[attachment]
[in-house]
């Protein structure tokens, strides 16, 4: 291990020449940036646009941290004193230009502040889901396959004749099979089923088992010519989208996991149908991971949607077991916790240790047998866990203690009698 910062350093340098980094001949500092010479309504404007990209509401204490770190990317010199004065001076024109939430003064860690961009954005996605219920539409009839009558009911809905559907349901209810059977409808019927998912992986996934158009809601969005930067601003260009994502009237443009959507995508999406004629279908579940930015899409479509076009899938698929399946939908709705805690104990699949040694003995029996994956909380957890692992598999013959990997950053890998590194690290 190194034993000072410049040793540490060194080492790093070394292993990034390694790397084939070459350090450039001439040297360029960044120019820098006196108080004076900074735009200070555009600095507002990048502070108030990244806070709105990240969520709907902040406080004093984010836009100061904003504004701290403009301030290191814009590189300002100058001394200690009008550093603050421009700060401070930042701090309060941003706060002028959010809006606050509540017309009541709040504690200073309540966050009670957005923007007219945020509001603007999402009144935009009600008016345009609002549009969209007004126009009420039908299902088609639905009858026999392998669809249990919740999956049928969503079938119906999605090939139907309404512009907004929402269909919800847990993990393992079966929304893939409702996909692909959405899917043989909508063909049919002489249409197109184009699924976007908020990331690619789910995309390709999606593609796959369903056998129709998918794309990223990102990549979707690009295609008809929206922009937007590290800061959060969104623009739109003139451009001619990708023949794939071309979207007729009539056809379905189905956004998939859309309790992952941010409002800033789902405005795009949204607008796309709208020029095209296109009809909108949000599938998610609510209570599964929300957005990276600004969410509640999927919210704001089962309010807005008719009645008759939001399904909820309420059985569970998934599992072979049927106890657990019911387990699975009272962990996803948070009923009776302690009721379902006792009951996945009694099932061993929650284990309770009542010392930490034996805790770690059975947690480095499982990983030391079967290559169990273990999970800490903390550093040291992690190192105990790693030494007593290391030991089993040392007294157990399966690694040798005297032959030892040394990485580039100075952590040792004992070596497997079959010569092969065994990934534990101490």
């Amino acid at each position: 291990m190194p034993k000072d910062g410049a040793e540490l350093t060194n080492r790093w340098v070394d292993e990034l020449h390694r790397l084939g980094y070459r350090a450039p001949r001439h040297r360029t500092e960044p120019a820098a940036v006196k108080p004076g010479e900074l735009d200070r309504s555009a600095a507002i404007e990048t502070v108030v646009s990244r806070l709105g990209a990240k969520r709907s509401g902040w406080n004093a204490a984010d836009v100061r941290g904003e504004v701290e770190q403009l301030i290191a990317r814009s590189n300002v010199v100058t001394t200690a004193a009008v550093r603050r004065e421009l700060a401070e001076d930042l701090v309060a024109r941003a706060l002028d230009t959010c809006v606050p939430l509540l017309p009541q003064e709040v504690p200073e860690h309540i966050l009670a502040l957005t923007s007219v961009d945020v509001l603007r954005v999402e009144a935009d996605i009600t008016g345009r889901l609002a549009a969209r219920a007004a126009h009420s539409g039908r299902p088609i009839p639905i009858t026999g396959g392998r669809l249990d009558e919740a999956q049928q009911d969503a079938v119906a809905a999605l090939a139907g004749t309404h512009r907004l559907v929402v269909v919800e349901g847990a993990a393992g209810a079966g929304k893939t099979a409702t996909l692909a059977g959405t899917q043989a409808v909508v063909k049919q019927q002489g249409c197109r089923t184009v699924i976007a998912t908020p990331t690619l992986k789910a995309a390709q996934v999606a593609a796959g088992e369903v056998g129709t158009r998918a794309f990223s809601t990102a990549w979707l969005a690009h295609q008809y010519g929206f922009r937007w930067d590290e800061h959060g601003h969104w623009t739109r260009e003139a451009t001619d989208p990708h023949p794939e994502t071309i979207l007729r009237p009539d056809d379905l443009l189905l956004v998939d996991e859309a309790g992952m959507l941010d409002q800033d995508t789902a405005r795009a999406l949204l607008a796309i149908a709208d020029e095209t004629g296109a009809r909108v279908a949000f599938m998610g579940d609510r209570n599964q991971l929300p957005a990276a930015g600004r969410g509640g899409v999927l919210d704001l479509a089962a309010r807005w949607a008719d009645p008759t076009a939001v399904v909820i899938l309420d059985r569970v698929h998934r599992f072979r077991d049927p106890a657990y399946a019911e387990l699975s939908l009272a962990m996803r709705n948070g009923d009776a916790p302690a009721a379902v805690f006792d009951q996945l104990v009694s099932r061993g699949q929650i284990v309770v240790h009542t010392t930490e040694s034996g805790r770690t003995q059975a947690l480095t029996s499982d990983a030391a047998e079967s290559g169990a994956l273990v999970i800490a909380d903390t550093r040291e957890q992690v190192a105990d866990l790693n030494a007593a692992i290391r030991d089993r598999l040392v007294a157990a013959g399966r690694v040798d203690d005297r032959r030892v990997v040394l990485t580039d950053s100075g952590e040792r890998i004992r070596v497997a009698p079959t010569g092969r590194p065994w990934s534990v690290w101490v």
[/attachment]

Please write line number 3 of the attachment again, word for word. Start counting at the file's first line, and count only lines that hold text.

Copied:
């Amino acid at each position: 291990m190194p034993k000072d910062g410049a040793e540490l350093t060194n080492r790093w340098v070394d292993e990034l020449h390694r790397l084939g980094y070459r350090a450039p001949r001439h040297r360029t500092e960044p120019a820098a940036v006196k108080p004076g010479e900074l735009d200070r309504s555009a600095a507002i404007e990048t502070v108030v646009s990244r806070l709105g990209a990240k969520r709907s509401g902040w406080n004093a204490a984010d836009v100061r941290g904003e504004v701290e770190q403009l301030i290191a990317r814009s590189n300002v010199v100058t001394t200690a004193a009008v550093r603050r004065e421009l700060a401070e001076d930042l701090v309060a024109r941003a706060l002028d230009t959010c809006v606050p939430l509540l017309p009541q003064e709040v504690p200073e860690h309540i966050l009670a502040l957005t923007s007219v961009d945020v509001l603007r954005v999402e009144a935009d996605i009600t008016g345009r889901l609002a549009a969209r219920a007004a126009h009420s539409g039908r299902p088609i009839p639905i009858t026999g396959g392998r669809l249990d009558e919740a999956q049928q009911d969503a079938v119906a809905a999605l090939a139907g004749t309404h512009r907004l559907v929402v269909v919800e349901g847990a993990a393992g209810a079966g929304k893939t099979a409702t996909l692909a059977g959405t899917q043989a409808v909508v063909k049919q019927q002489g249409c197109r089923t184009v699924i976007a998912t908020p990331t690619l992986k789910a995309a390709q996934v999606a593609a796959g088992e369903v056998g129709t158009r998918a794309f990223s809601t990102a990549w979707l969005a690009h295609q008809y010519g929206f922009r937007w930067d590290e800061h959060g601003h969104w623009t739109r260009e003139a451009t001619d989208p990708h023949p794939e994502t071309i979207l007729r009237p009539d056809d379905l443009l189905l956004v998939d996991e859309a309790g992952m959507l941010d409002q800033d995508t789902a405005r795009a999406l949204l607008a796309i149908a709208d020029e095209t004629g296109a009809r909108v279908a949000f599938m998610g579940d609510r209570n599964q991971l929300p957005a990276a930015g600004r969410g509640g899409v999927l919210d704001l479509a089962a309010r807005w949607a008719d009645p008759t076009a939001v399904v909820i899938l309420d059985r569970v698929h998934r599992f072979r077991d049927p106890a657990y399946a019911e387990l699975s939908l009272a962990m996803r709705n948070g009923d009776a916790p302690a009721a379902v805690f006792d009951q996945l104990v009694s099932r061993g699949q929650i284990v309770v240790h009542t010392t930490e040694s034996g805790r770690t003995q059975a947690l480095t029996s499982d990983a030391a047998e079967s290559g169990a994956l273990v999970i800490a909380d903390t550093r040291e957890q992690v190192a105990d866990l790693n030494a007593a692992i290391r030991d089993r598999l040392v007294a157990a013959g399966r690694v040798d203690d005297r032959r030892v990997v040394l990485t580039d950053s100075g952590e040792r890998i004992r070596v497997a009698p079959t010569g092969r590194p065994w990934s534990v690290w101490v």